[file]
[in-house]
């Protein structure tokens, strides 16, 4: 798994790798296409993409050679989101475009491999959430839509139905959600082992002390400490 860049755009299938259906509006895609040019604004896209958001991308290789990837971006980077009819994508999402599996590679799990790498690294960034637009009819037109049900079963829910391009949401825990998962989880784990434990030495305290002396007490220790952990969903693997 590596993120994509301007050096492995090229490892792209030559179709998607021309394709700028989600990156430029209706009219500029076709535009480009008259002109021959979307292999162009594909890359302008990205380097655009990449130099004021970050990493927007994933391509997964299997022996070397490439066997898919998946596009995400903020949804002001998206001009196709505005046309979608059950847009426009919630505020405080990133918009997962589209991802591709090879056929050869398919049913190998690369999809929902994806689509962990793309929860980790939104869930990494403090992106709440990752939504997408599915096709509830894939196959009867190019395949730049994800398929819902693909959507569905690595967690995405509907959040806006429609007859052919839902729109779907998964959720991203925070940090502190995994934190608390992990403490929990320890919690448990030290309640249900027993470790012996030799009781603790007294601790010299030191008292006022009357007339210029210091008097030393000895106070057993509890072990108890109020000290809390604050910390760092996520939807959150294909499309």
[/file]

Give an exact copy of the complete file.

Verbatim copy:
[in-house]
């Protein structure tokens, strides 16, 4: 798994790798296409993409050679989101475009491999959430839509139905959600082992002390400490 860049755009299938259906509006895609040019604004896209958001991308290789990837971006980077009819994508999402599996590679799990790498690294960034637009009819037109049900079963829910391009949401825990998962989880784990434990030495305290002396007490220790952990969903693997 590596993120994509301007050096492995090229490892792209030559179709998607021309394709700028989600990156430029209706009219500029076709535009480009008259002109021959979307292999162009594909890359302008990205380097655009990449130099004021970050990493927007994933391509997964299997022996070397490439066997898919998946596009995400903020949804002001998206001009196709505005046309979608059950847009426009919630505020405080990133918009997962589209991802591709090879056929050869398919049913190998690369999809929902994806689509962990793309929860980790939104869930990494403090992106709440990752939504997408599915096709509830894939196959009867190019395949730049994800398929819902693909959507569905690595967690995405509907959040806006429609007859052919839902729109779907998964959720991203925070940090502190995994934190608390992990403490929990320890919690448990030290309640249900027993470790012996030799009781603790007294601790010299030191008292006022009357007339210029210091008097030393000895106070057993509890072990108890109020000290809390604050910390760092996520939807959150294909499309």